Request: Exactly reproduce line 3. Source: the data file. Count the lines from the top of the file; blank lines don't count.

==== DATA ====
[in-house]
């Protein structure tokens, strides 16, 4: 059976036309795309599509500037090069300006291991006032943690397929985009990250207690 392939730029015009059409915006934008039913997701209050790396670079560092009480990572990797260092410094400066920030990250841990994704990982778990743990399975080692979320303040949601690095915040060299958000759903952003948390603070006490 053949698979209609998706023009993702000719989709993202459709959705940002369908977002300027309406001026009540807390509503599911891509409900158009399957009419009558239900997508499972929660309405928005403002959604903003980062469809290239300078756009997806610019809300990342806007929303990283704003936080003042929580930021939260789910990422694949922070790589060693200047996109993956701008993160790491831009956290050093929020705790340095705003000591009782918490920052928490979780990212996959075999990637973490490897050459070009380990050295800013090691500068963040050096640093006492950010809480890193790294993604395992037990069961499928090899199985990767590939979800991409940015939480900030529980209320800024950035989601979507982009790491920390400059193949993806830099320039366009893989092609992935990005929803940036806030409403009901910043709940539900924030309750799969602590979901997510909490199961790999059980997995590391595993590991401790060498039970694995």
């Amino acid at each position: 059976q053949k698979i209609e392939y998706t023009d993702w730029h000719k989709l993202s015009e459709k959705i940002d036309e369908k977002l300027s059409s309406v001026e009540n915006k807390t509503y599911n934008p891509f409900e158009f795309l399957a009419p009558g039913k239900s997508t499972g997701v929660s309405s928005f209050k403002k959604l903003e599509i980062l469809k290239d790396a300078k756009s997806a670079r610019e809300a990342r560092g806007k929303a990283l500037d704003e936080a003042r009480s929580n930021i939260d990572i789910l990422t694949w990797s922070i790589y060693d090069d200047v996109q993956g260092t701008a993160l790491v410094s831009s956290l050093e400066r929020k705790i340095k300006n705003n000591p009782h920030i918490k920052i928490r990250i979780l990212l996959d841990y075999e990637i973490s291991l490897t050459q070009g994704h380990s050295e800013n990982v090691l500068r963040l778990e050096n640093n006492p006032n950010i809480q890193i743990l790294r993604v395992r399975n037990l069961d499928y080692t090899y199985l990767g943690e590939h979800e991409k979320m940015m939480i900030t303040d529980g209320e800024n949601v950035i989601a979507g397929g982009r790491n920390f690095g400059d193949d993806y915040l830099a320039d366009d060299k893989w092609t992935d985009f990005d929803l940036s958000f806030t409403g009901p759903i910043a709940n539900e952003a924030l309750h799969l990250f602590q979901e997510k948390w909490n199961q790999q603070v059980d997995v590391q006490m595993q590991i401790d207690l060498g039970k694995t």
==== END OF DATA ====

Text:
């Amino acid at each position: 059976q053949k698979i209609e392939y998706t023009d993702w730029h000719k989709l993202s015009e459709k959705i940002d036309e369908k977002l300027s059409s309406v001026e009540n915006k807390t509503y599911n934008p891509f409900e158009f795309l399957a009419p009558g039913k239900s997508t499972g997701v929660s309405s928005f209050k403002k959604l903003e599509i980062l469809k290239d790396a300078k756009s997806a670079r610019e809300a990342r560092g806007k929303a990283l500037d704003e936080a003042r009480s929580n930021i939260d990572i789910l990422t694949w990797s922070i790589y060693d090069d200047v996109q993956g260092t701008a993160l790491v410094s831009s956290l050093e400066r929020k705790i340095k300006n705003n000591p009782h920030i918490k920052i928490r990250i979780l990212l996959d841990y075999e990637i973490s291991l490897t050459q070009g994704h380990s050295e800013n990982v090691l500068r963040l778990e050096n640093n006492p006032n950010i809480q890193i743990l790294r993604v395992r399975n037990l069961d499928y080692t090899y199985l990767g943690e590939h979800e991409k979320m940015m939480i900030t303040d529980g209320e800024n949601v950035i989601a979507g397929g982009r790491n920390f690095g400059d193949d993806y915040l830099a320039d366009d060299k893989w092609t992935d985009f990005d929803l940036s958000f806030t409403g009901p759903i910043a709940n539900e952003a924030l309750h799969l990250f602590q979901e997510k948390w909490n199961q790999q603070v059980d997995v590391q006490m595993q590991i401790d207690l060498g039970k694995t």